SPRING GREENS are my only hope, as I wait for winter to end. I gaze longingly out my kitchen window for signs of spring and imagine the first tiny, tender shoots that will emerge in the garden, thinking about all the food that I can grow.
It only takes a few seconds to push a seed into the soil, and soon I will tear open a packet of Meslcun, shake the seeds into the ground, press, water and walk away. It’s like an unspoken promise that a harvest of frilly lolla rossa, tender claytonia and baby arugula will emerge, and my first real salad will be only a month away.
Sowing seeds and watching food grow goes back to the fist hunter-gathers, but in this land of plenty, growing food has become both a luxury and a necessity. What we chose to grow and use the limited space that our gardens offer, can make the difference between an ordinary garden, and one that is overflows with abundance and good health.
Tomatoes are America’s number one crop to grow in a garden, but you won’t find them on my list. Not because I don’t love them, but they take up valuable space, and time to grow, plus they are heavy feeders which deplete the soil. Leave tomatoes to the experienced growers who have space to spare, and instead focus on fast growing, nutritious crops that offer you something you can harvest every day and can be grown in small gardens.
If a good gardener is someone who makes growing food look easy, then perhaps its time to give up the hard stuff, in favor of something easy, like salad greens. Most salad greens grow easily from seed, so it is a good place to start.
Growing a vegetable garden is a choice we make for convenience, but also for our health. It can even save you money if you plan it right. If you have limited space and time, focus on these top five plants to grow in your kitchen garden. It will make you feel more successful, and you will also be better fed.
- Meslcun offers convenience to the gardener who is limited on space and time. In each mixed packet of a meseclun mix, you’ll find a range of piquant herbs including mustard, arugula, herbs, lettuce and chicories. Mesclun is cut-and-come again which means once harvested; the seeds re-sprout for second “free” harvest. Meslcun is rich in vitamins and minerals and ready in under 30 days from seed to salad bowl. Keep sowing seeds successively every two weeks to guarantee fresh harvest from April through November.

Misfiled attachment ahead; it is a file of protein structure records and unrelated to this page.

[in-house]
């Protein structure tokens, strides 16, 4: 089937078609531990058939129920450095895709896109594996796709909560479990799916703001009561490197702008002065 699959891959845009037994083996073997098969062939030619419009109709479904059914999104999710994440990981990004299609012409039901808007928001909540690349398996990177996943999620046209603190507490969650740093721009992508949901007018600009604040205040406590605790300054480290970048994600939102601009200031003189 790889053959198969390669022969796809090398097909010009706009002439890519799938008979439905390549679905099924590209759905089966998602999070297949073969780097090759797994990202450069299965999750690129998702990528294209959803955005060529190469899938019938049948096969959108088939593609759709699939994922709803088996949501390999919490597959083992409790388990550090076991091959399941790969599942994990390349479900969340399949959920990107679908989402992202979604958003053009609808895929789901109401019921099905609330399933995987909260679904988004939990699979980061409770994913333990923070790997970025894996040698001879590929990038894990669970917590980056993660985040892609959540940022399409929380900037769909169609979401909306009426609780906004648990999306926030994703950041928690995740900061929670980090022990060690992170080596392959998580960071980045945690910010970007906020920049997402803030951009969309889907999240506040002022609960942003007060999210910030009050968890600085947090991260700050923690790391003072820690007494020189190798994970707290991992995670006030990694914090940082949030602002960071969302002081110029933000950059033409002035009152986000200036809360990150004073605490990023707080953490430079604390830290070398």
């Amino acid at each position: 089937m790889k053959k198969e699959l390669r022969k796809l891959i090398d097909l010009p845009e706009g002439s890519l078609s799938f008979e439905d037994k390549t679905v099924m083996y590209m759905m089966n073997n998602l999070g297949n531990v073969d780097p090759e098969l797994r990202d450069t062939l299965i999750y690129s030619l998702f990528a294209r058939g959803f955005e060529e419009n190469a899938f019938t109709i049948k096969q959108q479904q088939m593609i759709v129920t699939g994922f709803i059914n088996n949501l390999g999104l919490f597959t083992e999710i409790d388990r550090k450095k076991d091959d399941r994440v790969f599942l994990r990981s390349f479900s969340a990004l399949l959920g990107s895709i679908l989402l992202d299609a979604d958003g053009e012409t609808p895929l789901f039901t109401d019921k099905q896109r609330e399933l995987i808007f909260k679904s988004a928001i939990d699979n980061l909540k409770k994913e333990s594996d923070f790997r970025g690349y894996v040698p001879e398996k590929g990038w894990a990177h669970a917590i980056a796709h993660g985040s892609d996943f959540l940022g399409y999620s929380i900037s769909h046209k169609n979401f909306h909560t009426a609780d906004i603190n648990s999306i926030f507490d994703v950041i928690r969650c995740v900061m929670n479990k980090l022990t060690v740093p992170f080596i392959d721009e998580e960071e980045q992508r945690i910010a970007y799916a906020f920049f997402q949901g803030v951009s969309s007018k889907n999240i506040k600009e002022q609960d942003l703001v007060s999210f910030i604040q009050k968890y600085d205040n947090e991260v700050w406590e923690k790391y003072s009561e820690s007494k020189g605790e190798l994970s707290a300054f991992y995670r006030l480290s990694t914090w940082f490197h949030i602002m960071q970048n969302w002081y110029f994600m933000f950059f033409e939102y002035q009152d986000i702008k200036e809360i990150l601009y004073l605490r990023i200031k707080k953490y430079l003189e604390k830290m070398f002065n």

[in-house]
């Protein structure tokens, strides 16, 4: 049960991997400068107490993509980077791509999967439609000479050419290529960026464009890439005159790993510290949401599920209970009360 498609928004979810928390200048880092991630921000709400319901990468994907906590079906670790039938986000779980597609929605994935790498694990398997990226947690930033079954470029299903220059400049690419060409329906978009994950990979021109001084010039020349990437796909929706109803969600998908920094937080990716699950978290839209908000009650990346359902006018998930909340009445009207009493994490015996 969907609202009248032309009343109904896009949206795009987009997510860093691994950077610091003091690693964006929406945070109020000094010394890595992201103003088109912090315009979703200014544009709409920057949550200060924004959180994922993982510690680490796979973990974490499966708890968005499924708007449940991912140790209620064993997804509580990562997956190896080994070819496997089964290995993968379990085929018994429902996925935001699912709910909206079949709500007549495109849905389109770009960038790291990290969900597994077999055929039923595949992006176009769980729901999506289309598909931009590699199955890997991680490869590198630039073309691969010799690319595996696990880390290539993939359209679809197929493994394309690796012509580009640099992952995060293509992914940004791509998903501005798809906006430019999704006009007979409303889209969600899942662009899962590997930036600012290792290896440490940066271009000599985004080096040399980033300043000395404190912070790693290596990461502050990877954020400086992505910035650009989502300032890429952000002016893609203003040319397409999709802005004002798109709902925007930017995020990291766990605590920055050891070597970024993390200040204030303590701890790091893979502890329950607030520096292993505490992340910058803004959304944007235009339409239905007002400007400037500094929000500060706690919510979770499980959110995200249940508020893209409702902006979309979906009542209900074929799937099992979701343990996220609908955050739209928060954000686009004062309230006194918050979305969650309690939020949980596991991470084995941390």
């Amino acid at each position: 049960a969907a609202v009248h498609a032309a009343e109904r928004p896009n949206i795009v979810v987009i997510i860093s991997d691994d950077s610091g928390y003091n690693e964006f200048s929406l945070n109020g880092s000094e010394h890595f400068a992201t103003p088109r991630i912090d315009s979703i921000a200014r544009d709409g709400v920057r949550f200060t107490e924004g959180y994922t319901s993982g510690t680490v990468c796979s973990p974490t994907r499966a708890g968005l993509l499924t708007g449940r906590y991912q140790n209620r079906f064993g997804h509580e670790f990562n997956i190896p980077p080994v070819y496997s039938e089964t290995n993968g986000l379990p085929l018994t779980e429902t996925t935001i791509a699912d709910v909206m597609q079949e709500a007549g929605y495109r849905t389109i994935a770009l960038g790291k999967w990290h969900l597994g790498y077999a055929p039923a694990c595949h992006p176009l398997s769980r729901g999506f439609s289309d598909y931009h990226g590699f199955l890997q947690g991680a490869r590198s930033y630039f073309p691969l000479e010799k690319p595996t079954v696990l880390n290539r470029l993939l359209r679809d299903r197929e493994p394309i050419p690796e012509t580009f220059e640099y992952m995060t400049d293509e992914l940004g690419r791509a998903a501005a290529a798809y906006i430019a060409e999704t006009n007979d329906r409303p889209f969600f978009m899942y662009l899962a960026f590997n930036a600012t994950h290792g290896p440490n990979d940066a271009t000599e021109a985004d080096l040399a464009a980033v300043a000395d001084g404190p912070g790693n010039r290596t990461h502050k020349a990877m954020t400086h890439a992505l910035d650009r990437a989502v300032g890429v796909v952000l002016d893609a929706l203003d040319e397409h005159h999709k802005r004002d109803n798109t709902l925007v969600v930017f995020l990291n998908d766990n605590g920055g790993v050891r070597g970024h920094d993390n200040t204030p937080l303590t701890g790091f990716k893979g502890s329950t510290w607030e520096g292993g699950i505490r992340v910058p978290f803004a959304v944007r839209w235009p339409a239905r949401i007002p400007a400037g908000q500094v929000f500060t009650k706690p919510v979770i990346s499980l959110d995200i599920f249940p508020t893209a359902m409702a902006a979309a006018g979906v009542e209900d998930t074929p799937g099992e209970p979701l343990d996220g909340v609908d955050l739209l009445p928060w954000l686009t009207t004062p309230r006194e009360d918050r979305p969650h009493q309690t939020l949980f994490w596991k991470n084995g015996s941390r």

- Fresh Culinary herbs enhance the flavor of all recipes, and the plants are adaptable to most soils. Their ornamental and aromatic qualities of homegrown surpass anything you will buy at the store. If you are unfamiliar to culinary herbs, growing them is the best way to let them teach you how to taste, smell, savor the whole plant. Start with seeds for basil and dill and most annuals, buy plants for perennial Chive, Thyme, Sage, Summer Savory, Marjoram and Rosemary.
- Edible flowers add a splash of color on the plate, and in the garden. Edible flowers attract beneficial pollinators to your garden, such as bees and hummingbirds, which is a win-win for everyone. My favorites are Borage, Nasturtium, Calendula, Clary Sage, and Hyssop. Many culinary herbs produce lovely edible flowers, too, such as chives, Lavender and Basil.
- Rainbow chard, kale and collards are easy to buy, yet also easy to grow. Just a few plants provide an abundance of healthy greens over a long season. Like magic, the more you grow the more it will produce. Start with seeds or plants for Rainbow chard and Black Tuscan Kale.
- Lettuce: There are over 150 types of lettuce available to gardeners that offer a range of colors, leaf patterns and flavor. Yet you will only find a dozen or more in the markets. Seek out the most beautiful lettuce you can find and sow seed directly into a pot. Choose loose-leaf varieties for cut and come again convenience or heading types that will be ornamental as well as edible. Seeds or plants, either will be ready between 30- 45 days for harvest.
Seeds or Plants?
Seed catalogs tempt the gardener with full color photos and the promise of instant success. The truth is that not everything grows easily from seed, and sometimes it makes more sense to start with an established plant. Knowing when to grow from seed and when to buy as a plant can take a few years of trial and error. Learn to read the seed catalogs carefully because prices for seeds will vary between companies, looking for information on seeds per packet, germination and days to maturity. Become a seed saver and allow one or two plants to ripen into a seed pod and harvest seed at the end of the season for next years garden.
Ellen Ecker Ogden is the author of The Complete Kitchen Garden, designs and recipes for cooks who love to garden.